CSD meets Barnahus Sweden officials

  • Sunday 30, August 2020 01:10 PM
  • CSD meets Barnahus Sweden officials
  • CSD meets Barnahus Sweden officials
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Sharjah 24: The Child Safety Department (CSD), an affiliate of the Supreme Council for Family Affairs in Sharjah, held a meeting recently with Barnahus Stockholm, an interagency centre for cases of violence and abuse against children, to exchange ideas about ways of adopting the Barnahus model to establish Kanaf, an interdisciplinary, multi-agency child protection centre, in Sharjah.
CSD’s Kanaf project, meaning ‘protection’ or ‘care’ in Arabic, will bring together forensic, child protection, medical, therapeutic, and policing services in a child-centred way, when child abuse or violence has occurred or is suspected.

The establishment of Kanaf was directed last April by Sheikha Jawaher bint Mohammed Al Qasimi, wife of His Highness the Ruler of Sharjah, Chairperson of the Supreme Council for Family Affairs in Sharjah, to serve as a protection centre for child victims of physical and sexual abuse.

It will be informed by international best practices and is based on learnings from the ‘Barnahus’ model in Iceland which has been in place since 1998 using a child-friendly response to child abuse under one roof. When fully operational, it will ensure close coordination and cooperation between key services, and support families in caring for their child throughout a difficult process.

Kanaf was formulated following a visit by Sheikha Jawaher bint Mohammed Al Qasimi to the Barnahus Stockholm centre in 2016, followed by a second visit by a team of officials from child protection organisations in Sharjah in 2018 to evaluate the core elements and format of the Nordic model.

With the CSD now moving forward to implement the project, a team comprising Hanadi Saleh Al Yafei, Director of CSD, held a virtual discussion with Barnahus Stockholm Manager Anna Friberg; and their Police Inspector/Group Leader, Maria Gorosch, to exchange ideas regarding the setting up of the centre.

The Swedes were given a rundown on the Kanaf centre that is envisaged as a centralised unit run with inputs involving four departments: Sharjah Forensic Administration; Sharjah Public Prosecution; Sharjah Social Services Department’s Children Rights Protection Administration; and the Criminal Investigation and Social Support Departments at Sharjah Police. The services will be targeted at children aged 0 – 18 years regardless of religion or nationality.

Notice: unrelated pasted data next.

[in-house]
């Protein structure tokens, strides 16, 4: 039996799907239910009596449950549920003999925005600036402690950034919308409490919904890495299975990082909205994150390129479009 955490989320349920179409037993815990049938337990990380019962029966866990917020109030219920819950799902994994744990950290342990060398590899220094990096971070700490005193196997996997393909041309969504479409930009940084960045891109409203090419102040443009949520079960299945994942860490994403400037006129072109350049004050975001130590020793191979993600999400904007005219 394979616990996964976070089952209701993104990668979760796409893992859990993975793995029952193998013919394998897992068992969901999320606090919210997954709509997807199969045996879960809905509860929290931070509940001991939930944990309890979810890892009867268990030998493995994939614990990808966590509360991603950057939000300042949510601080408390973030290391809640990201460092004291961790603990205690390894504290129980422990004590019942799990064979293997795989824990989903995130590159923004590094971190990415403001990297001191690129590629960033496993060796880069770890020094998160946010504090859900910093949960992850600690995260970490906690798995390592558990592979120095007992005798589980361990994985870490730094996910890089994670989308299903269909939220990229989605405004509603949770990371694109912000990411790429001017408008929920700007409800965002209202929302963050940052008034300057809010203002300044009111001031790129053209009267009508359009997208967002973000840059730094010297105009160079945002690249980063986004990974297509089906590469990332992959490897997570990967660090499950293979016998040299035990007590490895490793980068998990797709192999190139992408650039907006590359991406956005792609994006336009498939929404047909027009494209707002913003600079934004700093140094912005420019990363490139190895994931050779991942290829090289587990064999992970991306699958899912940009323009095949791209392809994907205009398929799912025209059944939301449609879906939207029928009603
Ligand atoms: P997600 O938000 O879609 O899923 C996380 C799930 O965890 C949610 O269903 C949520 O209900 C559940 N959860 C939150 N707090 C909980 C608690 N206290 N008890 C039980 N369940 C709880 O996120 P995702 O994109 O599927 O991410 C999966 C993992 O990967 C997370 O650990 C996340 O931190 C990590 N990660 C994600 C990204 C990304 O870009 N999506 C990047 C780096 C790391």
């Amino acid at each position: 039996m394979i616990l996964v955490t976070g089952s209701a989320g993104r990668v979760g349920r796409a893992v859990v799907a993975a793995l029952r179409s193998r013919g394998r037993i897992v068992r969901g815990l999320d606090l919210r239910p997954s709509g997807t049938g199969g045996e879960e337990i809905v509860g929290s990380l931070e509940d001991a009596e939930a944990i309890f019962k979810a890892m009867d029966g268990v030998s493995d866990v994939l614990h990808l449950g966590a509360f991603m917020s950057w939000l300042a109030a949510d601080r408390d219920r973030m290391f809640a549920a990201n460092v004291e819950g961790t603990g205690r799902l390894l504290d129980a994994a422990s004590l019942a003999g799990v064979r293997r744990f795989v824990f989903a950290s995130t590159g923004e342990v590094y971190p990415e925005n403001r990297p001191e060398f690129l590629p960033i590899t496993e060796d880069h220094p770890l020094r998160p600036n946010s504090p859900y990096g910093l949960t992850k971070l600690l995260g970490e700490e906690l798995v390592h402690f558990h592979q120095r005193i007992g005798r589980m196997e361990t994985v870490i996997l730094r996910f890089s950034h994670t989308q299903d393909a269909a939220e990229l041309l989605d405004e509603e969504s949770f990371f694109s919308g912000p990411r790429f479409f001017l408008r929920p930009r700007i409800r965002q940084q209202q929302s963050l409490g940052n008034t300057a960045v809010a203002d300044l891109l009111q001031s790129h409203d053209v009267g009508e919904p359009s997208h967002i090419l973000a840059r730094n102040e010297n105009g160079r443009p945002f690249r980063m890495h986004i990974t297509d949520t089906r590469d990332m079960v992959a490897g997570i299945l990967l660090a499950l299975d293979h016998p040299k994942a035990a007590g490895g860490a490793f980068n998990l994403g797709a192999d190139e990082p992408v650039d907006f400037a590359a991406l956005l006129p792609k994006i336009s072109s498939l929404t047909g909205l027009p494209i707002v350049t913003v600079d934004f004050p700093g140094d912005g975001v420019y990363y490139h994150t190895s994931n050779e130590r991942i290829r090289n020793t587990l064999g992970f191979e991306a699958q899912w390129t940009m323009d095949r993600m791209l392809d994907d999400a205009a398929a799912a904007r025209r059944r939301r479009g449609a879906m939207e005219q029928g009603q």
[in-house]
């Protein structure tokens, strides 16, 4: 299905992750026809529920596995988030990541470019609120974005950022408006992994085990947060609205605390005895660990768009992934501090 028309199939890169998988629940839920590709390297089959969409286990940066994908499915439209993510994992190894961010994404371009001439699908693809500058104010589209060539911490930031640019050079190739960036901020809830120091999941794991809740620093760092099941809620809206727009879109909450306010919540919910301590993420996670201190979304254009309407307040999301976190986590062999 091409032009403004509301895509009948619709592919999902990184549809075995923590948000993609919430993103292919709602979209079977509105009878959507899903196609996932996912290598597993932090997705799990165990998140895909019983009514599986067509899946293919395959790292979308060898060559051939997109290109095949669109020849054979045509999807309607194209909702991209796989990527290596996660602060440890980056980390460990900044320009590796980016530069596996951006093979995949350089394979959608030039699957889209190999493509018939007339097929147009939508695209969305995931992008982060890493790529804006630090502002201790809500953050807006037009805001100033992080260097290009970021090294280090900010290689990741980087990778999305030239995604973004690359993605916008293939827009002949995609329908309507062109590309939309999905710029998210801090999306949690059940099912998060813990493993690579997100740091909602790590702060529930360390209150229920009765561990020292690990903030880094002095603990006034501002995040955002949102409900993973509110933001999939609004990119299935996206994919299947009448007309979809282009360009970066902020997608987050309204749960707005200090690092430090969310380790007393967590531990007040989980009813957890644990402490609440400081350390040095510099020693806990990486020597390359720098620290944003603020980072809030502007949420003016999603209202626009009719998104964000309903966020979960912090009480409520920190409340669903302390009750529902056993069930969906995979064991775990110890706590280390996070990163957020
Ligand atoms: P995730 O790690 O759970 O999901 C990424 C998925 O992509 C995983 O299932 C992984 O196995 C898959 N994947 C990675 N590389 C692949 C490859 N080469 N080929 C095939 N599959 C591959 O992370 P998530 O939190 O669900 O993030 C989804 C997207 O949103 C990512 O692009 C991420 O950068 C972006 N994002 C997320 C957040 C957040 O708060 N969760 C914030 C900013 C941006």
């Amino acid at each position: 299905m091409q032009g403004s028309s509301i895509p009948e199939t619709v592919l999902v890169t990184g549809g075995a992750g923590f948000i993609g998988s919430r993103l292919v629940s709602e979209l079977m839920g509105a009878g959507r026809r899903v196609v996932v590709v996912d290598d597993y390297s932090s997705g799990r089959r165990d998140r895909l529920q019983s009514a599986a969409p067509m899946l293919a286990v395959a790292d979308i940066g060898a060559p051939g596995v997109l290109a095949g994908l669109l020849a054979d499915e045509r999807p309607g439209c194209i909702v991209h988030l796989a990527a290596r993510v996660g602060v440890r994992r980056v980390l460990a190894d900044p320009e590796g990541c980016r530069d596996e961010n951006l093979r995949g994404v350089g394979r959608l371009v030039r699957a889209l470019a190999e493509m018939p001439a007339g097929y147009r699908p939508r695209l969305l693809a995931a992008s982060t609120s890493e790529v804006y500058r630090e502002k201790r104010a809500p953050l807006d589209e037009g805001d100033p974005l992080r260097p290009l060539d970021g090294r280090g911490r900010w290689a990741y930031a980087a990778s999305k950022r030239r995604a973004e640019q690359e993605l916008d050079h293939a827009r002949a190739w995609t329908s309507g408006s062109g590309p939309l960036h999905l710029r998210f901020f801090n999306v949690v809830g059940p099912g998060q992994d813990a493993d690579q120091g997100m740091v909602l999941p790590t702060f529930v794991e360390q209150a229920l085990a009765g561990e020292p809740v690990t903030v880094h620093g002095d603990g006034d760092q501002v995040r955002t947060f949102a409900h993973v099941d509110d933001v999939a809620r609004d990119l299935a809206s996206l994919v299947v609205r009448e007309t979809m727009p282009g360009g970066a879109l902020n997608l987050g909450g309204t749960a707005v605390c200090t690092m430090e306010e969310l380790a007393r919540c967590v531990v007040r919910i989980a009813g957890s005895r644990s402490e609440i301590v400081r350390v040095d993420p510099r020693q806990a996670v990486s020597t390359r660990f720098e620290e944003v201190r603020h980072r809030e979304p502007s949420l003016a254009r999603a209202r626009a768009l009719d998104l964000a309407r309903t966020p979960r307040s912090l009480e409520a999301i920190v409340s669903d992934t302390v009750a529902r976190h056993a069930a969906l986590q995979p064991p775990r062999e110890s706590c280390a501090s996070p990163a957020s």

The meeting entailed CSD officials conducting a thorough investigation of the Barnahus Stockholm process, to identify elements that would best integrate into the Kanaf child protection programme, and add value to its services.

Since the first Barnahus model was established in Iceland, the number of child victims coming forward for help more than doubled each year, and has since been exported to Sweden, Norway, Greenland, and Denmark, with pilots planned in Finland and Lithuania.

Hanadi Al Yafei, Director of CSD, said: “We were very keen on once again meeting with our colleagues at Barnahus Stockholm, who have been important resource since we envisioned the Kanaf child protection centre for Sharjah. Kanaf is the outcome of the Sharjah leadership’s vision to fully secure the rights and wellbeing of every child in the emirate until they reach adulthood. The centre will make a real difference to every child and young person in Sharjah, knowing that there is help available when they need it most.”

Thanking Barnahus’ officials for their openness and transparency, Hanadi Al Yafei further added that the meeting made for the perfect opportunity for CSD to benefit from Barnahus’ child protection practices, and at the same time, pick up on essential learnings they gained from the challenges they faced.

Anna Friberg, Barnahus Stockholm Manager, said: “We at Barnahus Stockholm find it gratifying and encouraging to take part in the development in Sharjah where we have had the opportunity to inspire. We see it very positively that Sharjah has chosen to develop a Barnahus-inspired model from scratch where they have the opportunity to work on the basis of the child's best interests and create a child-friendly environment for the children who are exposed to violence and abuse.”

Through the course of the meeting, Friberg explained that Barnahus Stockholm approached abused children through the local Social Services department that liaises with schools and police stations.

Noting that Barnahus Stockholm has strict recruitment rules, she elaborated that a special application process followed by rigorous training leads to the formation of Barnahus’ core team comprising police personnel, doctors and nurses, sociologists, psychologists and social workers, who all come with several years of relevant experience.

Gorosch explained that Barnahus Stockholm sets up multidisciplinary meetings to discuss cases and decides when to hold forensic interviews, if required, and follows up with establishing a timeline for treatment and action on a case-to-case basis.

The two parties also exchanged notes on child-friendly standards and elements that could be incorporated into these interview rooms, as well as procedures to admit children into the centre. Gorosch noted that Barnahus’ facilities conform to the Swedish national standards for a child friendly environment, with the premises designed to be open, wide and welcoming.